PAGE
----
In the spring of 1964, progressive white and black residents of Cleveland charged their public school system of system-wide discrimination and racial segregation within individual schools. Members of the United Freedom Movement held protests at the Murray Hill school and others in the Little Italy neighborhood. Some whites in the Little Italy neighborhood rioted against the practice of busing black children to schools in their neighborhoods. From their perspective, suburban schools were largely exempt from busing plans, and their children were being unfairly singled out to participate in forced integration.
In January 1964, violence broke out between white counter-protesters at the Murray Hill School and the members of the UFM. Tensions were high at other schools and police barely prevented a riot at the nearby Memorial School. Opponents of the UFM and busing used these incidents to derail progressive school leaders and their plans for bussing.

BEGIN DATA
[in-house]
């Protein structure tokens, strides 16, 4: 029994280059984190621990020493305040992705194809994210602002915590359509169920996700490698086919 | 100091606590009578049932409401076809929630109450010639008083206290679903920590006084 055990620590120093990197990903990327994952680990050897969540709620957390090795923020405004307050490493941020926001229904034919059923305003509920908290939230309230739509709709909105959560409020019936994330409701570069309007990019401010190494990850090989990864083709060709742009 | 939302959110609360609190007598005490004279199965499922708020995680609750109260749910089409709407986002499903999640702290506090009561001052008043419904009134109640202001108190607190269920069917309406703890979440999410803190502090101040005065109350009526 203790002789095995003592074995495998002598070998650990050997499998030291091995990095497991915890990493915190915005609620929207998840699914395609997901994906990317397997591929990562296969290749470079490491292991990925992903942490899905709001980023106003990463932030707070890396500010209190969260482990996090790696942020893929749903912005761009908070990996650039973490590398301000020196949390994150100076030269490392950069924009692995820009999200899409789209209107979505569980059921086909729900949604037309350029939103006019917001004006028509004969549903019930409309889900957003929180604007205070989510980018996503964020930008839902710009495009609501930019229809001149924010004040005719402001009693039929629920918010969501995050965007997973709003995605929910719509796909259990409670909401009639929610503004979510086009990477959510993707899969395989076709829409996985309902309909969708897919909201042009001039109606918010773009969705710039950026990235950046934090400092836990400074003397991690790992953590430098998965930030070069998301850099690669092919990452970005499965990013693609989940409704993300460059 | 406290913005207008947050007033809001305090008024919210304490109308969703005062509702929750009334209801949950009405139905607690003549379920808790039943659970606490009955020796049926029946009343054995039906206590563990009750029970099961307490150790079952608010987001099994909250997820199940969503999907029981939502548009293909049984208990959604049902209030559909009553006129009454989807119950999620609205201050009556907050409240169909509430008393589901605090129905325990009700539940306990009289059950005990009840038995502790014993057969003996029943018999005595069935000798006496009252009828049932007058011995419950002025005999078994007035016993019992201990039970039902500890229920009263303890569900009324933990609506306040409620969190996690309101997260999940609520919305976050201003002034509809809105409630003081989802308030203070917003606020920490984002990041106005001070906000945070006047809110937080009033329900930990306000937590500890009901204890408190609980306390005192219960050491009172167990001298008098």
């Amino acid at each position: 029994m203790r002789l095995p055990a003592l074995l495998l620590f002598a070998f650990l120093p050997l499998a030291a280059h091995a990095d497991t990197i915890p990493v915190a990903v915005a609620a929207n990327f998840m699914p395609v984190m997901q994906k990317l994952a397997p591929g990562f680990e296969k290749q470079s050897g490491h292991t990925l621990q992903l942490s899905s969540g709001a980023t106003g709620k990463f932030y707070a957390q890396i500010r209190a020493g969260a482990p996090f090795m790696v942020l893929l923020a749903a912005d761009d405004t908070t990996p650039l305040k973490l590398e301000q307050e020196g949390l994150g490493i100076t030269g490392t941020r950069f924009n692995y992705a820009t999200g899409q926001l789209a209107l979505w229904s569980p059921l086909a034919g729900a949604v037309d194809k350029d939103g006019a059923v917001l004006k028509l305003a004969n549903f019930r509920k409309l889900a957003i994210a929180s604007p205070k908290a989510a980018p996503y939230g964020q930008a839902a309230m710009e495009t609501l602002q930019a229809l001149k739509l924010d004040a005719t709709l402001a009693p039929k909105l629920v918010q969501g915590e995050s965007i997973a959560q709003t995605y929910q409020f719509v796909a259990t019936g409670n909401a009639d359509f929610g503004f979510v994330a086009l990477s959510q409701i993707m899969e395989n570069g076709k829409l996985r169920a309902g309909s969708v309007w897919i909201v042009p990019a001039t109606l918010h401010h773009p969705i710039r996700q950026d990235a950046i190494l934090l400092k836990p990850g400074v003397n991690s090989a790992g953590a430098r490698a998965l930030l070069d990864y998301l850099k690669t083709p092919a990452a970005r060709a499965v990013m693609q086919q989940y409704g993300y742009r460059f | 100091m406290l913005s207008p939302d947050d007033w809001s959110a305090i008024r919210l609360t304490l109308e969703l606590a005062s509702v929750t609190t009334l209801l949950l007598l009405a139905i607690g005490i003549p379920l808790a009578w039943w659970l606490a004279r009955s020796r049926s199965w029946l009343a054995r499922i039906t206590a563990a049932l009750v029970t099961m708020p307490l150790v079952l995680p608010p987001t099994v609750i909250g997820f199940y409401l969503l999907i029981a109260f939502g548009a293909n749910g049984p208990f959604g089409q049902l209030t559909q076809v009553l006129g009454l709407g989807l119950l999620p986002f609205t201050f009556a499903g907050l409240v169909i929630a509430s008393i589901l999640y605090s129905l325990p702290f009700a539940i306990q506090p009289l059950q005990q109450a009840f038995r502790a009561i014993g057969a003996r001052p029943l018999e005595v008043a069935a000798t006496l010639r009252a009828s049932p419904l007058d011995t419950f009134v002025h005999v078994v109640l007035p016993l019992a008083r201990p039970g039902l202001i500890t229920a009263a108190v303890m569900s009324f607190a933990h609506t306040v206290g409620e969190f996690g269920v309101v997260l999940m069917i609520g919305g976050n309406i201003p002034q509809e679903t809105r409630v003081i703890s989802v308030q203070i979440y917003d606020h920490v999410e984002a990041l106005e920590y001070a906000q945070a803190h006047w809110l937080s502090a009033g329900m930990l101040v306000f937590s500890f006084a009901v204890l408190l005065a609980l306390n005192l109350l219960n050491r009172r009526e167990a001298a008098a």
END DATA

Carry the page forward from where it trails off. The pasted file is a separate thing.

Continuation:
Inspired by the growing movement to end discrimination in housing, employment, and education, progressive citizens in Cleveland formed the United Freedom Movement in June 1963. Harold B. Williams, executive secretary of the local NAACP, was the coordinator of the UFM-as the title suggests, the UFM was envisioned as a coalition of existing civil-rights organizations such as the local NAACP and others along with African American religious and social organizations. In August 1963, the UFM turned their attention to de facto racial segregation in public schools. Although the Supreme Court had outlawed school segregation, black and white residents in Cleveland and other northern cities usually lived in racially-segregated neighborhoods, and so many schools were all-black or all-white.UFM Members also held sit-ins at the school board meeting, protesting against what they believed was a system of de facto segregation and a policy to create new schools in predominantly white areas of the city. Although members of the UFM protested and even picketed at construction sites (leading to one death) of new schools that they believed were perpetuating a system of racial segregation, the leaders of the school board refused to meet with UFM leaders. With little success in convincing school leaders to create new schools in racially-mixed areas and a string of violent confrontations and internal disputes about whether UFM should endorse political candidates, the organization slowly fell apart between 1965 and 1966.